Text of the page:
Spinal stenosis causes pain in the back and neck and is a common reason people seek chiropractic care. Here at Joint Effort Chiropractic in White Plains, New York, our team of expert chiropractors, Jonathan Donath, DC, and Vinh Tran, DC, CCSP, are trained to help relieve pain from spinal stenosis so you can go back to living a pain-free life. Call our office or use our online scheduling tool to find out more.
What is spinal stenosis?
Spinal stenosis is the narrowing of spaces within your spine, most commonly occurring in the low back and neck. The narrow spaces put pressure on the nerves that travel within the spine, causing pain, tingling, and numbness. Spinal stenosis is commonly caused by the wear-and-tear seen in osteoarthritis.
The two types of spinal stenosis are:
- Lumbar stenosis — the most common form, happens when narrowing occurs in the lumbar vertebrae
- Cervical stenosis — occurs when narrowing occurs in the cervical vertebrae
What are symptoms of spinal stenosis?
Some people have no symptoms of spinal stenosis except for evidence that shows on an MRI or CT scan. When symptoms begin, they tend to start gradually and get worse over time. Some symptoms of spinal stenosis include:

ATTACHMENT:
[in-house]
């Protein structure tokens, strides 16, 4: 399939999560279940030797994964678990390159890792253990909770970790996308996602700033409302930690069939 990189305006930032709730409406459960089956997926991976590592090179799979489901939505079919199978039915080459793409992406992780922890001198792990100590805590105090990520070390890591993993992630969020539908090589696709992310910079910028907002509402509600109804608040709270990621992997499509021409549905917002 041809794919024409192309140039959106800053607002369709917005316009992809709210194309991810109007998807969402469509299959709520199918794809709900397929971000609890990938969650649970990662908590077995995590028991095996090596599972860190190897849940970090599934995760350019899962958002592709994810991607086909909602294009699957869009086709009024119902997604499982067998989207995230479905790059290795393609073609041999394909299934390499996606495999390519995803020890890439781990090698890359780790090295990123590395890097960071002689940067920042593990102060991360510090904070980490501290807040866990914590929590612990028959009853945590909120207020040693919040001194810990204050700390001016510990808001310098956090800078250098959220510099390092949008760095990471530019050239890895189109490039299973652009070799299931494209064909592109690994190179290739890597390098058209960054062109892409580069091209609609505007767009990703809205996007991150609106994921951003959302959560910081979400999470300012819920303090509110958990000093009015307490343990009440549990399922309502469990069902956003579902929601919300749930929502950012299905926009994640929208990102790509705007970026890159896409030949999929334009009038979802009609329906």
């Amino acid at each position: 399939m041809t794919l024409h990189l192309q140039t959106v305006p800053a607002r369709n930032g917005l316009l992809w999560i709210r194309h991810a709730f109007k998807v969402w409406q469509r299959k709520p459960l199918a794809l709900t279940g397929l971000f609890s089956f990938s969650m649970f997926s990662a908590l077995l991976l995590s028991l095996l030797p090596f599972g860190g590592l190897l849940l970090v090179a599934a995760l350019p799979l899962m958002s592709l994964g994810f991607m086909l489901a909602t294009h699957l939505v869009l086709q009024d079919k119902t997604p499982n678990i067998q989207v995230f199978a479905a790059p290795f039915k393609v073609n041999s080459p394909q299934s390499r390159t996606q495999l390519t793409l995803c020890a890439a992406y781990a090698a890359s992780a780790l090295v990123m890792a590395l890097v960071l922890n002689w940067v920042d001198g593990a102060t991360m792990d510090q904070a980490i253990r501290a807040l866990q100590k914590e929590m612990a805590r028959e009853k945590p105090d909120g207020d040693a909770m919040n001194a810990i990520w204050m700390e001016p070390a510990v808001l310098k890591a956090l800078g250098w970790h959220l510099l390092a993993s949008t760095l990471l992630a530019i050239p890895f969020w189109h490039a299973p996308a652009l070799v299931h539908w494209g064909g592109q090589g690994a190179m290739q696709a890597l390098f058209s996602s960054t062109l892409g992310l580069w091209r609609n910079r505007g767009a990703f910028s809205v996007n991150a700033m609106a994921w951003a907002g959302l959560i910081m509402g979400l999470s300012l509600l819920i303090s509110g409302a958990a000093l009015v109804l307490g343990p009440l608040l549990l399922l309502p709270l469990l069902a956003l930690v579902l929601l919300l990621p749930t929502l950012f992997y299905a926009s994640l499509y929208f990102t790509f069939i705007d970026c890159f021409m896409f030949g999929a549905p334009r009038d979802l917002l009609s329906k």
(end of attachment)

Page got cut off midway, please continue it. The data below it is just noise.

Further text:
- Numbness or tingling in the hand, arm, leg, or foot
- Weakness in the hand, arm, leg, or foot
- Neck or back pain
- Trouble with walking and balance
- Pain or cramping in the legs when walking or standing for long periods
- Bowel or bladder dysfunction (severe cases)
Most people who develop spinal stenosis are over age 50. Spinal stenosis in younger people is sometimes caused by trauma, congenital spinal abnormalities, and genetic diseases affecting the bones and muscles.
How is spinal stenosis treated?
Treatment for spinal stenosis depends on the location and severity of symptoms. If symptoms are mild, your doctor may recommend at-home treatments. In severe cases, surgery is sometimes needed.
Your doctor may prescribe pain relievers, such as Motrin® or Tylenol®, to help relieve pain from spinal stenosis. Antidepressants and anti-seizure drugs also help with chronic pain from spinal stenosis. In cases of severe pain, opioids may be used short-term.
It’s common for people with spinal stenosis to become less active because of pain. A physical therapist can teach you exercises to help build strength, improve your balance, and maintain flexibility in your spine.
Non-surgical Spinal decompression
Non-surgical spinal decompression helps stretch the spine and take pressure off the spinal discs. This is done through a computer-operated machine that extends and relaxes the spine. Our chiropractors at Joint Effort Chiropractic are trained in performing Non-surgical spinal decompression.
Surgery may be considered if other noninvasive treatment methods haven’t helped. Surgery is typically done to create more space for the nerves; thereby, the pressure is eased off the nerves. Sometimes, metal hardware is inserted to maintain the spine’s strength.